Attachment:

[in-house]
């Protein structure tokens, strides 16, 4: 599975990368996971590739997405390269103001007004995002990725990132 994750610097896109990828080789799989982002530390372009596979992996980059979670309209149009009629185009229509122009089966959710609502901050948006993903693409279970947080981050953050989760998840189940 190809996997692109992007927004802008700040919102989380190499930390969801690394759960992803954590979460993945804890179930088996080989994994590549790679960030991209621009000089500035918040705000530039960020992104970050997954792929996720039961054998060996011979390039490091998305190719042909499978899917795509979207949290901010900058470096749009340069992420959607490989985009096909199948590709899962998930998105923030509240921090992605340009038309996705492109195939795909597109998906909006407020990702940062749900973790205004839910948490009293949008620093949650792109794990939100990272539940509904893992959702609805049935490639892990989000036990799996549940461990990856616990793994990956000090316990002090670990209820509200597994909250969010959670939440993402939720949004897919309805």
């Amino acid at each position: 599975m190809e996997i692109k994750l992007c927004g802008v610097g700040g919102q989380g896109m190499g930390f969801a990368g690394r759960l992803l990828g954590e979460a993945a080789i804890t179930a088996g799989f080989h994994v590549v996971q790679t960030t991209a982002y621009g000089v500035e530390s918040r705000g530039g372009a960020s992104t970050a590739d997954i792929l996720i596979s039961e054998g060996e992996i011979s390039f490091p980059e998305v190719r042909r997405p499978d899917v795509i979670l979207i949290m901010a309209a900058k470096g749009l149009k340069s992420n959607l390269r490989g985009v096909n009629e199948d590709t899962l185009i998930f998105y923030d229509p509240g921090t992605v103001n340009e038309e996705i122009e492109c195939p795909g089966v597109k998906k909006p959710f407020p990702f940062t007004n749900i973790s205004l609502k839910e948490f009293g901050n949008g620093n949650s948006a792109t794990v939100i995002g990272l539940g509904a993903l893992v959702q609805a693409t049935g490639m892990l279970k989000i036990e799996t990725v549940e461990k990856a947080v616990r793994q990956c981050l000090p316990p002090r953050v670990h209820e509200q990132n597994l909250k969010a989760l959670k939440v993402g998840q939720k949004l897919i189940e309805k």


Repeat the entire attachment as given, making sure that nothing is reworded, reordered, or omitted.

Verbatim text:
[in-house]
């Protein structure tokens, strides 16, 4: 599975990368996971590739997405390269103001007004995002990725990132 994750610097896109990828080789799989982002530390372009596979992996980059979670309209149009009629185009229509122009089966959710609502901050948006993903693409279970947080981050953050989760998840189940 190809996997692109992007927004802008700040919102989380190499930390969801690394759960992803954590979460993945804890179930088996080989994994590549790679960030991209621009000089500035918040705000530039960020992104970050997954792929996720039961054998060996011979390039490091998305190719042909499978899917795509979207949290901010900058470096749009340069992420959607490989985009096909199948590709899962998930998105923030509240921090992605340009038309996705492109195939795909597109998906909006407020990702940062749900973790205004839910948490009293949008620093949650792109794990939100990272539940509904893992959702609805049935490639892990989000036990799996549940461990990856616990793994990956000090316990002090670990209820509200597994909250969010959670939440993402939720949004897919309805």
């Amino acid at each position: 599975m190809e996997i692109k994750l992007c927004g802008v610097g700040g919102q989380g896109m190499g930390f969801a990368g690394r759960l992803l990828g954590e979460a993945a080789i804890t179930a088996g799989f080989h994994v590549v996971q790679t960030t991209a982002y621009g000089v500035e530390s918040r705000g530039g372009a960020s992104t970050a590739d997954i792929l996720i596979s039961e054998g060996e992996i011979s390039f490091p980059e998305v190719r042909r997405p499978d899917v795509i979670l979207i949290m901010a309209a900058k470096g749009l149009k340069s992420n959607l390269r490989g985009v096909n009629e199948d590709t899962l185009i998930f998105y923030d229509p509240g921090t992605v103001n340009e038309e996705i122009e492109c195939p795909g089966v597109k998906k909006p959710f407020p990702f940062t007004n749900i973790s205004l609502k839910e948490f009293g901050n949008g620093n949650s948006a792109t794990v939100i995002g990272l539940g509904a993903l893992v959702q609805a693409t049935g490639m892990l279970k989000i036990e799996t990725v549940e461990k990856a947080v616990r793994q990956c981050l000090p316990p002090r953050v670990h209820e509200q990132n597994l909250k969010a989760l959670k939440v993402g998840q939720k949004l897919i189940e309805k």